Luke Grimes Refuses to Come Out of the Closet on True Blood

By Alexandra Mitchell on Jul 10, 2014 to True Blood

True Blood is a show known for its controversial scenes, particularly in regards to sex. Being on a platform like HBO, this show is able to take risks in regards to sex and violence, as well as more progressive issues such as gay rights. Open sexuality has been apparent in the show from the beginning by featuring an openly gay character, Lafayette, and the sexual choices of vampires in bedding who they so desire, regardless of gender.

True Blood character James

Luke Grimes in True Blood

One cast member allegedly couldn’t handle the sexual turn his character took, and chose to leave the show. I’m referring to Luke Grimes, who departed fairly quickly after only seven episodes on the award-winning show. The departure was initially portrayed as a scheduling conflict for his role in the upcoming 50 Shades of Gray film and another film American Sniper. However, it eventually came to light that Grimes departed due to a shift in his character. Originally, his character James was only to be involved with young, female vamp Jessica. When the show wanted to change James to engage with male Lafayette, Grimes balked, preferring Lafayette to be interested in him but with no homosexual scenes.

Jessica and James

Jessica and James

There are several ways to approach this situation. And I want to touch on all the angles and give it fair representation before I give my earnest opinion.

Did Luke Grimes have a contract? Other web pages are stating he did, but no one involved has stated that conclusively. But obviously he knew what kind of show True Blood was before going into it. He could have asked what their plan for the character was. It doesn’t mean they would have told him, but he could have made his feelings known in advance. He might have done so, I don’t know. If he broke a contract, it is pretty shady behavior. Other shows might be wary to hire you if they fear you’ll break contract because you don’t like the direction the show takes. Higher ups have creative license over a project, and if you have a contract, you should stick to it, no matter what direction they take. Because that’s the point of a contract.

The issue of homosexuality is a hot-button issue for some people. When you believe strongly against something, it’s hard to go along with it or wrap your head around seeing the other side of the issue. This idea applies to more than just sexuality; it is the entire basis of politics. I can’t fault him for standing for what he believes in, even if I disagree with it. I’d rather he stood for that than to stand for nothing. That being said, acting gay doesn’t make you gay. For instance, the actor Nelsan Ellis who plays Lafayette is straight in real life. Plenty of straight actors have played gay characters, and maybe they disagree with it but never said anything.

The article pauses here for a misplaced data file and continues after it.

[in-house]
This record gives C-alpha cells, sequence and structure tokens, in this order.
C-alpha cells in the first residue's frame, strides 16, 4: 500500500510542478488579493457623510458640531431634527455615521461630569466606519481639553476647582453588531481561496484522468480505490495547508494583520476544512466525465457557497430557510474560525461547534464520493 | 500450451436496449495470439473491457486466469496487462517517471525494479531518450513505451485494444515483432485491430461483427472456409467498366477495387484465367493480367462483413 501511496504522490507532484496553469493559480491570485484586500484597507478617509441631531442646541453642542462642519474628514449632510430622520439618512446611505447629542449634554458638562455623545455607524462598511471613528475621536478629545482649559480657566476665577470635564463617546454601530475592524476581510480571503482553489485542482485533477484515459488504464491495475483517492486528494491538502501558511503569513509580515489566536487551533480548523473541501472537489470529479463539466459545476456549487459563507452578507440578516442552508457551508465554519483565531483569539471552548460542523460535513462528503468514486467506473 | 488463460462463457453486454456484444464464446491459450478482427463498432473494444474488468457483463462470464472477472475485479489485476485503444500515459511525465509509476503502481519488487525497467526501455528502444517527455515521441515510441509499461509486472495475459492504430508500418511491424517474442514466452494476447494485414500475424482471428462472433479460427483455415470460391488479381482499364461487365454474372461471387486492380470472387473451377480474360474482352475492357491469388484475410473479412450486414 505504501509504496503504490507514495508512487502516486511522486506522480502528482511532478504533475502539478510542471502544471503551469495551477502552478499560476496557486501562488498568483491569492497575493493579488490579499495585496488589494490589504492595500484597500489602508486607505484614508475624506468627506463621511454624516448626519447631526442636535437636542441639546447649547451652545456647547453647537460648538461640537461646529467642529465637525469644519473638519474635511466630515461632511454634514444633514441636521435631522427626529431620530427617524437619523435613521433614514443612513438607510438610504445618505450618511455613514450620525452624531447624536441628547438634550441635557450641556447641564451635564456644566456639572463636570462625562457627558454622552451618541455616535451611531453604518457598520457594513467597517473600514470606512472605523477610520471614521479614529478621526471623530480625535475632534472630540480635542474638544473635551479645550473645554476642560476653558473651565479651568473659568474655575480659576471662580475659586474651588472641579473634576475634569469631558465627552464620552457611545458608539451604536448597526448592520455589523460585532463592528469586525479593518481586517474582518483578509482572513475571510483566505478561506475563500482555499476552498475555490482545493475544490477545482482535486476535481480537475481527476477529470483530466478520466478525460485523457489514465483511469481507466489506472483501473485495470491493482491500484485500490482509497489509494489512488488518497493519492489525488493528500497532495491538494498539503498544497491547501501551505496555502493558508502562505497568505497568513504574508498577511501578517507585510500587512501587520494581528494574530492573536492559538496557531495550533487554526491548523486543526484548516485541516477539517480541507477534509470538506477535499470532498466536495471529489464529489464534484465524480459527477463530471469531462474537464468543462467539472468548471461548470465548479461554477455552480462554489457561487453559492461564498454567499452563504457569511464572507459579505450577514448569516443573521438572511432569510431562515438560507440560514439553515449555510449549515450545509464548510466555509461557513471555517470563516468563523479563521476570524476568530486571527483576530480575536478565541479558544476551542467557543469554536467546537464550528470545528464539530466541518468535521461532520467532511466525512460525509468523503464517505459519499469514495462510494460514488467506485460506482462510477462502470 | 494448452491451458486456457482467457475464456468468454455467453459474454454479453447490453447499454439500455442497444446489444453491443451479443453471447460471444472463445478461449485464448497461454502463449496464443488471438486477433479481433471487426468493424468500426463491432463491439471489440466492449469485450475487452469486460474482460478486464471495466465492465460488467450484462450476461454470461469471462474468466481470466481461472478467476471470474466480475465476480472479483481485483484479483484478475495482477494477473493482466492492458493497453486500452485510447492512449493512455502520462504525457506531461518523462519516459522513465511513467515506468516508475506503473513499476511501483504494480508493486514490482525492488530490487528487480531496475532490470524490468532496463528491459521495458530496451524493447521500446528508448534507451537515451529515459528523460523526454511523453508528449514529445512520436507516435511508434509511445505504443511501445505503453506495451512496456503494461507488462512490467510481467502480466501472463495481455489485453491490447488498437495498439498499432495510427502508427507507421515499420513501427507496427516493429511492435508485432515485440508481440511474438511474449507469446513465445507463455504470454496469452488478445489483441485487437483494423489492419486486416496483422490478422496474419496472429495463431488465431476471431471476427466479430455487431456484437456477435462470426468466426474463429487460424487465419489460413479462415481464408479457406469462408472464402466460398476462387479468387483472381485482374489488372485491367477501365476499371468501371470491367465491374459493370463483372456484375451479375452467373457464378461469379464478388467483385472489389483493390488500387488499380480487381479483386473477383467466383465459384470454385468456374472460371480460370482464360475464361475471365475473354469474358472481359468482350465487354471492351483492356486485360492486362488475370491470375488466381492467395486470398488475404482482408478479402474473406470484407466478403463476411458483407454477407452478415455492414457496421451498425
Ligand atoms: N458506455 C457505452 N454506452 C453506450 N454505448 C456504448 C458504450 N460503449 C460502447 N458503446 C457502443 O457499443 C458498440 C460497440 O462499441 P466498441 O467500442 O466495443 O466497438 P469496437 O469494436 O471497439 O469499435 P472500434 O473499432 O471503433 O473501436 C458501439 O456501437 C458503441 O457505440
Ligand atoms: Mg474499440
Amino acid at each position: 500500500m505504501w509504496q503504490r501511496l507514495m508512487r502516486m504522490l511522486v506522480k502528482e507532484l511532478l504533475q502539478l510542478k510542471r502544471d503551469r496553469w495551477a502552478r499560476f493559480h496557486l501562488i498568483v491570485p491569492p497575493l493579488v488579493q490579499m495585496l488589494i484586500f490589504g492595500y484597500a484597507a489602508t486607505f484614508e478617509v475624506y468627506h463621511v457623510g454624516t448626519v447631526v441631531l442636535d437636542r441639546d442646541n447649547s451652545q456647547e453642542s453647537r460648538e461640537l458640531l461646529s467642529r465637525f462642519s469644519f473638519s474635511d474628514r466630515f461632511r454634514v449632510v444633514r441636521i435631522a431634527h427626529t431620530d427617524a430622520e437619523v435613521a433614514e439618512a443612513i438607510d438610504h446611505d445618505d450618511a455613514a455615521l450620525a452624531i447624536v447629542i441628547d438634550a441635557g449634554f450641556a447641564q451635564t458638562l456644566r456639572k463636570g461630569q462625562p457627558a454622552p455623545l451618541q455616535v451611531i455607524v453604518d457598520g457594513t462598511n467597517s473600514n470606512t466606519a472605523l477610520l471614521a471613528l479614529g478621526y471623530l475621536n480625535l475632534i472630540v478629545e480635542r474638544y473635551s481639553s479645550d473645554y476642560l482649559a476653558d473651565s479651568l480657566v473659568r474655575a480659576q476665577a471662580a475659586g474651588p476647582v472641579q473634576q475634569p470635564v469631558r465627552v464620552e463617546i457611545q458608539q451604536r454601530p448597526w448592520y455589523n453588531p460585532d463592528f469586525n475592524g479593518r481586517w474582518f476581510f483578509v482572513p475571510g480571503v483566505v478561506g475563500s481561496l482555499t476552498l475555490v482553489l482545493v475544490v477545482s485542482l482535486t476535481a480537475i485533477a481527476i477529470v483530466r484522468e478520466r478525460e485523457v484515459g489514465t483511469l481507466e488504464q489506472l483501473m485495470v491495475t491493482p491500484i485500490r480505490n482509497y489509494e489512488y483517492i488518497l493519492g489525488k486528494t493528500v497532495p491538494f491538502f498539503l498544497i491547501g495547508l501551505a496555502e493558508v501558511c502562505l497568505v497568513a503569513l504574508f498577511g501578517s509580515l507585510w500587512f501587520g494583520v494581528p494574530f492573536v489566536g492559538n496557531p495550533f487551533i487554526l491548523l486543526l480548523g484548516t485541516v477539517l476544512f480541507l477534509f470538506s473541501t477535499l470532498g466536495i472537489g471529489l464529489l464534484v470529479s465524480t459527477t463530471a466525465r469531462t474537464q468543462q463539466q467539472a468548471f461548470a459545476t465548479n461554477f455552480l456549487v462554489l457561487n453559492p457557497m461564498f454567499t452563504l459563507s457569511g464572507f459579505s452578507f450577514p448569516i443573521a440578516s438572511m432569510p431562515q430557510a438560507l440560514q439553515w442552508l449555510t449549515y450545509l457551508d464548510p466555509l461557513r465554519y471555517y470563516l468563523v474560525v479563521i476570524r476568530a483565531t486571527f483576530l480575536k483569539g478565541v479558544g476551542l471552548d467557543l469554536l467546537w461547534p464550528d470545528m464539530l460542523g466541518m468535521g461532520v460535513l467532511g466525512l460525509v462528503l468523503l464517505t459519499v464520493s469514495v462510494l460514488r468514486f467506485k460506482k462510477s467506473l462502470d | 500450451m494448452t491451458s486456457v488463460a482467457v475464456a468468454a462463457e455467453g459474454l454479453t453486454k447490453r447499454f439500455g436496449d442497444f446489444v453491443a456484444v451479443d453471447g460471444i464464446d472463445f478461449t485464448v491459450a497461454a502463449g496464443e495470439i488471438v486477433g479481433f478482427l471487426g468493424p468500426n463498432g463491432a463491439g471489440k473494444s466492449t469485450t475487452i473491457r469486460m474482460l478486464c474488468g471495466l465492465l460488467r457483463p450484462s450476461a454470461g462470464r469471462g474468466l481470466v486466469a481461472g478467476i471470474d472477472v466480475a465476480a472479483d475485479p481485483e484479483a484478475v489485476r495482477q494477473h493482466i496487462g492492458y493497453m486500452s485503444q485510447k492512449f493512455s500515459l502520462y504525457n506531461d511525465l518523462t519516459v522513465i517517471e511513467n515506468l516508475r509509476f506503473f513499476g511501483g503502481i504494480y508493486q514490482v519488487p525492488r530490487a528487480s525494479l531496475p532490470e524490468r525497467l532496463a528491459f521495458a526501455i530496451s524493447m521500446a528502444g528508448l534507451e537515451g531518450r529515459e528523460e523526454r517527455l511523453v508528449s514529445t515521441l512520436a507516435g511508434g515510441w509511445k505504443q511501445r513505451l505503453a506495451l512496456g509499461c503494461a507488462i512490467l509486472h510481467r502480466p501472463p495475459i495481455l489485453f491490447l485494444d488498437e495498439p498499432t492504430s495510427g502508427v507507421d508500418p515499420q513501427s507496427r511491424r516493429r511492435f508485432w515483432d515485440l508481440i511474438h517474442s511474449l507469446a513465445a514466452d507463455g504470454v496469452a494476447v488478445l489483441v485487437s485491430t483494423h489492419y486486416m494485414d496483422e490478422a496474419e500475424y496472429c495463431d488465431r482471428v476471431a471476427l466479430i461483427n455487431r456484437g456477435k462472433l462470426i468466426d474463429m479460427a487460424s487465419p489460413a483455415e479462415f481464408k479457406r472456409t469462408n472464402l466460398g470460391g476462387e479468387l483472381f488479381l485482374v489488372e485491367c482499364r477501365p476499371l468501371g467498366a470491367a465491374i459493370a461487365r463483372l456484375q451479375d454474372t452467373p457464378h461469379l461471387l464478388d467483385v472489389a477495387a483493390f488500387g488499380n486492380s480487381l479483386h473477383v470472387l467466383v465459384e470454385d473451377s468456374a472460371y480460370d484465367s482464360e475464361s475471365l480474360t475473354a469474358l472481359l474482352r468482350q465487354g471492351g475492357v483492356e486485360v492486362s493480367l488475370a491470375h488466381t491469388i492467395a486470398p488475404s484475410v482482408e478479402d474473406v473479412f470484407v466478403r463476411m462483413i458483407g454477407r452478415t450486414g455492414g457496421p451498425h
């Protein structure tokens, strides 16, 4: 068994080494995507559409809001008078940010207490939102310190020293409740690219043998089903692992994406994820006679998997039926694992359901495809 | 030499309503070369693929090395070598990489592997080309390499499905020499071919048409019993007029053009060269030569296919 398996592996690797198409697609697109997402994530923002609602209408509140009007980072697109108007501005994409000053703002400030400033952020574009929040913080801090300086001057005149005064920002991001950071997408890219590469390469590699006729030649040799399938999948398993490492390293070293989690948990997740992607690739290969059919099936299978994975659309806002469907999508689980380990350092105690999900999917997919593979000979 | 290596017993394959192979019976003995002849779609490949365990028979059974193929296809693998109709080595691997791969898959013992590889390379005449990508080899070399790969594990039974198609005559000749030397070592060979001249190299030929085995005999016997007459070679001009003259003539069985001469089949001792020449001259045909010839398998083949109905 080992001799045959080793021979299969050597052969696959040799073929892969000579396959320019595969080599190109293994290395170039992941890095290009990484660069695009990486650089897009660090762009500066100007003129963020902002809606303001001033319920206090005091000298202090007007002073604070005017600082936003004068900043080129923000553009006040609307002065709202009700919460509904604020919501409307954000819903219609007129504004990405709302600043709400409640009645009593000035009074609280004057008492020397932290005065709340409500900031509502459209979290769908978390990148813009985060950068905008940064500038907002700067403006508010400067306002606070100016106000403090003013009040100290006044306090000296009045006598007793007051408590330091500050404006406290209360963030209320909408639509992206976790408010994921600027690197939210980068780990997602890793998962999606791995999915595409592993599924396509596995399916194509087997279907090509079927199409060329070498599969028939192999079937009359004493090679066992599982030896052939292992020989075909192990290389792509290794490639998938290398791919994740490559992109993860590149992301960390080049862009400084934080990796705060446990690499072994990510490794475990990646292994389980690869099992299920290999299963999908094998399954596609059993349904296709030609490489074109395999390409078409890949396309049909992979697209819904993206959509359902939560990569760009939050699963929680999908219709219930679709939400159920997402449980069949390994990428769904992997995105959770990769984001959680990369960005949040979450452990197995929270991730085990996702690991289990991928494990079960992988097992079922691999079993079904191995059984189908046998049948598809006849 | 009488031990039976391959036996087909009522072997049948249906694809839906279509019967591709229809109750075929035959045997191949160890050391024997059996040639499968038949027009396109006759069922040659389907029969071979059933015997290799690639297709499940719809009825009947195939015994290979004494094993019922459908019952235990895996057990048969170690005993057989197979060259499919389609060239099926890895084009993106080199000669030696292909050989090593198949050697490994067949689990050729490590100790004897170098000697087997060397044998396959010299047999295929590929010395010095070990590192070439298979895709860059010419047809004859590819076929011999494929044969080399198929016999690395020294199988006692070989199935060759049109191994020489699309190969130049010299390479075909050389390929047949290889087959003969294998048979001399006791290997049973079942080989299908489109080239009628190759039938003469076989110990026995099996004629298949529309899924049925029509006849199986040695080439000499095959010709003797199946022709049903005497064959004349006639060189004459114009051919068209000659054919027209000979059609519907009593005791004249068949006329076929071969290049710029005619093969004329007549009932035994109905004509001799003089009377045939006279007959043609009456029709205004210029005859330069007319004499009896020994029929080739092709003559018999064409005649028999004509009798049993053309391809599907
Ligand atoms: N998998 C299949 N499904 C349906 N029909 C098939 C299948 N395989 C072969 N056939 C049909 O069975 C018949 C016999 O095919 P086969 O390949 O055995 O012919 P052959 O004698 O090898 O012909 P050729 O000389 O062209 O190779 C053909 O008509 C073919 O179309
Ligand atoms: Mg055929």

Acting is Luke Grimes’s job. As with many jobs, sometimes you have to do things you don’t want to do. That’s life; that’s abundant in aspects of life. I don’t always want to get out of bed for work. I don’t want to stand around in a suit all day. If you don’t like your job, get another one. Which is what Grimes did; he didn’t like that job so he left to get another one. But, there’s a reason certain people don’t take jobs. For instance, I will never be a roller coaster inspector, because I’m deathly terrified of heights. Luke Grimes chose to be actor. He can choose to be picky about roles, but people might be less inclined to hire him. In Hollywood when you have more credits to your name, you can be pickier about what roles you take; Luke Grimes only has two small TV stints and some lesser known films to his name. Also we’ll never know if some unknown actor missed out on a chance to make it big because Luke Grimes took the role and then changed his mind, when that actor would have been willing to do a gay scene.